Uneven inking on a Vandercook 4

im having trouble getting an even print on my vandercook 4. Ive got the press level and the rollers adjusted the best I can. Im still getting uneven prints. The top of the image and one side is getting inked / embossed heavier than the bottom and especially the middle of the image. Could my rollers be warped? Im at a loss. any help would be appreciated.

Log in to reply   12 replies so far

How old are your rollers? What are you using for packing on the cylinder?

Daniel Morris
The Arm Letterpress
Brooklyn, NY

After you set the rollers did you tighten the center screw?
Once your rollers are set do a stripe test to the drum. That is, lift the rollers while everything is turning, then turn off the motor and let the drum come to a stop. Drop the rollers then lift them. You should have an even stripe across the drum, something like 1/8” to 3/16”. An even stripe show rollers parallel to drums, an uneven stripe can show uneven setting, also swollen or shrunken roller ends.
If the rollers are out-of-round, you would get mis-inking that varies its position rather than in the same place every time.
Such problems sometimes can be from the form rather than the rollers, as when poor lockup causes lift. Planing a solid form, or sounding the form by striking it with the palm of your hand, gives a different sound than a rising form gives.

I would also suggest you troubleshoot the impression issue separately from the inking. Make an impression with the inking rollers disengaged. If you are finding that the impression is inconsistant from one side to the other you need to deal with that problem before fiddling with the roller settings.


Dan, Im really unsure how old the rollers are. Im suspecting pretty old. I bought the press “as is” from my professor, which was the very same press I learned on when I was in school. 10 years ago. She said she hasnt repaired or changed anything since shes had it.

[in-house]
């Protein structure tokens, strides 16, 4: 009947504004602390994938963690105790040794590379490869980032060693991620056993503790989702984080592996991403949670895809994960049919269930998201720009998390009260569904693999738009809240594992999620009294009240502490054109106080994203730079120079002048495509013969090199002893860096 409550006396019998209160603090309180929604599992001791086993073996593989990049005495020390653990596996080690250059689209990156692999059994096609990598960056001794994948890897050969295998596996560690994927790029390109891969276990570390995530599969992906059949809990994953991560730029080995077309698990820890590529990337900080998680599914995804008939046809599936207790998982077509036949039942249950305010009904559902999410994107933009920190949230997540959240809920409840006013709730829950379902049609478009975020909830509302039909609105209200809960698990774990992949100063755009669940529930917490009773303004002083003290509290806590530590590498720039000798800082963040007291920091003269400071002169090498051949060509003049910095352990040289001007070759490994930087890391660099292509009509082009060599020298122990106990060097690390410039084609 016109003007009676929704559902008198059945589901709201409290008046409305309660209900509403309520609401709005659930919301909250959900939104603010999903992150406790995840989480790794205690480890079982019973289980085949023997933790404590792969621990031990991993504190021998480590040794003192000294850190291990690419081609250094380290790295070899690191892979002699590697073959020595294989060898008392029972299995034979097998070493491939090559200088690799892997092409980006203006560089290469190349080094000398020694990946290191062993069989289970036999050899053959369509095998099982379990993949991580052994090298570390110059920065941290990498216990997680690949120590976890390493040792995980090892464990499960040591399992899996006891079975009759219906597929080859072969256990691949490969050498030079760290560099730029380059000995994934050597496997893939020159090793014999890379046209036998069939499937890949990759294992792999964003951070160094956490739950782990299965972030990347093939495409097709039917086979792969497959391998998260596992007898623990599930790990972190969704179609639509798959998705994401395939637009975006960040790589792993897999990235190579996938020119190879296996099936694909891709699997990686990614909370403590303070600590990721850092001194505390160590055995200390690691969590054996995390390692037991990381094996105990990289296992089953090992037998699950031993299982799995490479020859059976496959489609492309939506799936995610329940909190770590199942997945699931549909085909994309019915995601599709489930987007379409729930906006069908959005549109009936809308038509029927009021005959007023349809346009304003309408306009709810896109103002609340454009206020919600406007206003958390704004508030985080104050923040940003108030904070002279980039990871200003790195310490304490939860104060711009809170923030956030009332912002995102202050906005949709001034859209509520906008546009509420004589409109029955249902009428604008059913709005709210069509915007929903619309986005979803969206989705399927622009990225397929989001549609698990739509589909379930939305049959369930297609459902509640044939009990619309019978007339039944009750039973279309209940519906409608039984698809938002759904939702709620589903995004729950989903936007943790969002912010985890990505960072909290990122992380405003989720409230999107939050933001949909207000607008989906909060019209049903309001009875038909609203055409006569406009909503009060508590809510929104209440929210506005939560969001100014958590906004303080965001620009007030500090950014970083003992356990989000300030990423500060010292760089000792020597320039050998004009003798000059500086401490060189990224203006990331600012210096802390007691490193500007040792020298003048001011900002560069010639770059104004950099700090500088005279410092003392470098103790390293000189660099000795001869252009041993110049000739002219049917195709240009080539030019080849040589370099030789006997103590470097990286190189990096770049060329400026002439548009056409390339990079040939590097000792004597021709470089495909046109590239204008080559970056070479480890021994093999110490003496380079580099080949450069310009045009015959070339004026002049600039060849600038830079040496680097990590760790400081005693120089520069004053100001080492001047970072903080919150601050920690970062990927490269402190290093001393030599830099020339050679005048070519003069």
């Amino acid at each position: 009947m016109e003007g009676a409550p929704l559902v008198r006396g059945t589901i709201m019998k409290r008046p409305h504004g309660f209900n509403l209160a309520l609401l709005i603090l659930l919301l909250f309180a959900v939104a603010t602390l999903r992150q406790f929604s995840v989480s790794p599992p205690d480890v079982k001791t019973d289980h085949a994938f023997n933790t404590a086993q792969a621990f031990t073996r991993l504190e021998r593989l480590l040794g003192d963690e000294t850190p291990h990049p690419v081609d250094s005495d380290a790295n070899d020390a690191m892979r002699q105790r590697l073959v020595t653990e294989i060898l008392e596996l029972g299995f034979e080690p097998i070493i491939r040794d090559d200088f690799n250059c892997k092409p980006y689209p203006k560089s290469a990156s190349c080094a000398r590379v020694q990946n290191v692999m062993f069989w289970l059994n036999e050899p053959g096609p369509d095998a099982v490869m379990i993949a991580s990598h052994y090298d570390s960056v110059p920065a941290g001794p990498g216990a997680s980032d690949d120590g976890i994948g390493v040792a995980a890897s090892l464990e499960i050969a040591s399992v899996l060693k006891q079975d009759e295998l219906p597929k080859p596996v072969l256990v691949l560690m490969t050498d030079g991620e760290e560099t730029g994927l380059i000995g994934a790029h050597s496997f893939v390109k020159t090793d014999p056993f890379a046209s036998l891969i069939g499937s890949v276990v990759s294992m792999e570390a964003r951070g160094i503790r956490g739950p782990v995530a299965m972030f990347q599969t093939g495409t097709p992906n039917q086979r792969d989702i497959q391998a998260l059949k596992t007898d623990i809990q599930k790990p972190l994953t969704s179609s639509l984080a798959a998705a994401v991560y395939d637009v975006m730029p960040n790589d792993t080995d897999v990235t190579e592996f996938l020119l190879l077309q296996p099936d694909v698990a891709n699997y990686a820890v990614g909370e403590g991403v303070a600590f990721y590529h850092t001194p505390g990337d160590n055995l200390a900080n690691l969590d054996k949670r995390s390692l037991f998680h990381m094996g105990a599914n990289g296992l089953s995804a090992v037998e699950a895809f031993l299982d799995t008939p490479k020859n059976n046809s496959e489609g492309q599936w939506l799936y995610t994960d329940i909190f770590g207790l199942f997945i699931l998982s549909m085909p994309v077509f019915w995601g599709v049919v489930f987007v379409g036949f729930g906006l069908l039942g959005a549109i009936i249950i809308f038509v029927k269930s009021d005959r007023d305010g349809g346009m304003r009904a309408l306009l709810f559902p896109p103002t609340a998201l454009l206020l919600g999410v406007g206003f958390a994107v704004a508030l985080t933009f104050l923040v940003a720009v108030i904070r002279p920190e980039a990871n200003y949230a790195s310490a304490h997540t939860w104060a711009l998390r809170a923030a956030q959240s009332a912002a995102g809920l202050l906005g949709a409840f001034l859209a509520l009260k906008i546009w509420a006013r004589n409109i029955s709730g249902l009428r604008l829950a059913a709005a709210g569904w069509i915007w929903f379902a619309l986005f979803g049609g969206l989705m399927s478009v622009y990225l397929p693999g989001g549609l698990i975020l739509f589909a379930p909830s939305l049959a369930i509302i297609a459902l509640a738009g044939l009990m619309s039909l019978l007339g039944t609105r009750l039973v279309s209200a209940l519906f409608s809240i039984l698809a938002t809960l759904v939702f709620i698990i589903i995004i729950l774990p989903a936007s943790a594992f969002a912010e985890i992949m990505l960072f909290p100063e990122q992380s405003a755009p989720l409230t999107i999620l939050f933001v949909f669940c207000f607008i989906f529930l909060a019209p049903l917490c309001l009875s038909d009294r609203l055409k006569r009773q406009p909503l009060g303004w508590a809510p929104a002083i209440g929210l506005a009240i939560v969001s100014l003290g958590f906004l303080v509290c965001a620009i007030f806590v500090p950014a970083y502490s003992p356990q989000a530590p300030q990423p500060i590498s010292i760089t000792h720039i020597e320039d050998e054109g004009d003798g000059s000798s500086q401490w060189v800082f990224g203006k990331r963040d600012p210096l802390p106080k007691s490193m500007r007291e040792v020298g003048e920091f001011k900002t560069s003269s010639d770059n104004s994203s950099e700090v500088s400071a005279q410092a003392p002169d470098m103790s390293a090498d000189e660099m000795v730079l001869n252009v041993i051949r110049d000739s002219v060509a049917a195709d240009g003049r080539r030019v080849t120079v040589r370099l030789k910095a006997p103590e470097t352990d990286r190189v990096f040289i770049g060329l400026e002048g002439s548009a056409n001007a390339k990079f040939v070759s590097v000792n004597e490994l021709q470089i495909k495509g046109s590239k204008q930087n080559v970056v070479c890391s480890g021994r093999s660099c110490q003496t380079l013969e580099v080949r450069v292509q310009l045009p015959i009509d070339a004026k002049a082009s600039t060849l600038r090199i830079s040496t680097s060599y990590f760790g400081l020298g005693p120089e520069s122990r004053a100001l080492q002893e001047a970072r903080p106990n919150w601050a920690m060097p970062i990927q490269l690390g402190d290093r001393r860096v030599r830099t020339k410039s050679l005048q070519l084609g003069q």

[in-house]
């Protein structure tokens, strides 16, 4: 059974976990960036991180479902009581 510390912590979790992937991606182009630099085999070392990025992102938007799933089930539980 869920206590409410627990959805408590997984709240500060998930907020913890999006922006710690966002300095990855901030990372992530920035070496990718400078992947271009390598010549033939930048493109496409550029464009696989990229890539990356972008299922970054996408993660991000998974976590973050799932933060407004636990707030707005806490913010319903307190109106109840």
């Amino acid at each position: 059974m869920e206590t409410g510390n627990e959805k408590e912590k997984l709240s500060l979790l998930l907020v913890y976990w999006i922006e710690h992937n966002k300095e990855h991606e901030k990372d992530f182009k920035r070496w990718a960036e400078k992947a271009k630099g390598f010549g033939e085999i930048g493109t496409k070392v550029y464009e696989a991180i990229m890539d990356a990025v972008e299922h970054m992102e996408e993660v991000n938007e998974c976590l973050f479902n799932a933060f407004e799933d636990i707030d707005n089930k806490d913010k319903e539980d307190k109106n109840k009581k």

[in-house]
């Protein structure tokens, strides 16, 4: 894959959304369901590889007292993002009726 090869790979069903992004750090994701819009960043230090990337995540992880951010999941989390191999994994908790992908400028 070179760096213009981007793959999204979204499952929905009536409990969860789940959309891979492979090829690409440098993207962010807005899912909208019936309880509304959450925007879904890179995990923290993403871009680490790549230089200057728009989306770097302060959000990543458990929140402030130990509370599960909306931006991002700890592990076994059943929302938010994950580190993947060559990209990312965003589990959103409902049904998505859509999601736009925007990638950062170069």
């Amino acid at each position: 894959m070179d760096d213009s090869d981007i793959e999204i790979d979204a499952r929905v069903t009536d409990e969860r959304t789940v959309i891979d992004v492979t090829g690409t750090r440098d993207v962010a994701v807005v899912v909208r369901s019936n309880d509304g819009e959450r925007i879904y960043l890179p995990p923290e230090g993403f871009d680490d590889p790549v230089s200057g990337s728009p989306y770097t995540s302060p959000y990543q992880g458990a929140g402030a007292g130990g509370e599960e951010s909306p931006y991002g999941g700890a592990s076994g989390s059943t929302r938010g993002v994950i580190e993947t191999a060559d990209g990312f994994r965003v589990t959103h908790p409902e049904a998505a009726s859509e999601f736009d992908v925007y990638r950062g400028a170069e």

I also did a stripe test and the line is thinker on the ends than in the middle. Im attaching a picture. Does that mean time for new rollers?

image: photo.JPG


The ends are swollen, pretty common for old rollers, and at that age they would be pretty hard. Good rollers are the most important investment you can make.

dan, I did an impression without the rollers and its still uneven. any suggestions how to troubleshoot?

What is your printing surface?
Are you printing from type or a plate?
Does your press have a galley thickness bed plate?
If so, is it in good condition with no dust or dirt under it?
Is the packing on the cylinder set correctly?
What is the cylinder undercut on your press, .040?

I’m sorry to be asking so many questions, but these possibilities must be dealt with before I could tell you that the press eccentrics need adjustment!


Right now im printing a 5x7 surface. and its a plate using the boxcar system. Yes its in good condition. I clean it before and after ever pressing. The packing may not be set correctly. Ive never changed it. I havent had any issues till now. and the cylinder undercut is .070.
Thanks for the help dan.

A good start would be to take off the packing and replace it. .070 is a rather deep undercut so there is a lot of room for the material to become compressed. You want rigid packing, no blankets or rubber in there. The total packing plus the thickness of the paper you are printing on should add up to .072 or a little more depending on how you like your impression.

Do you have some fresh tympan to try?


No I don’t have any. Where can I get some and do you know the type / brand I need for the vandercook 4? Also are there instructions for changing packing online? I’ve never changed it before. Thanks again Dan.

NA Graphics sell what you need -just get the standard .006 tympan precut for the #4. You should get the press manual for the #4 while you are at it. I’d suggest 100 undersheets and 50 tympan top sheets. That’ll last you a while.

Do you have a .918 roller setting gauge? They sell those too.


Dan, thanks so much for info and your time. I actually do have the roller gauge. I’ll let you know how things turn out.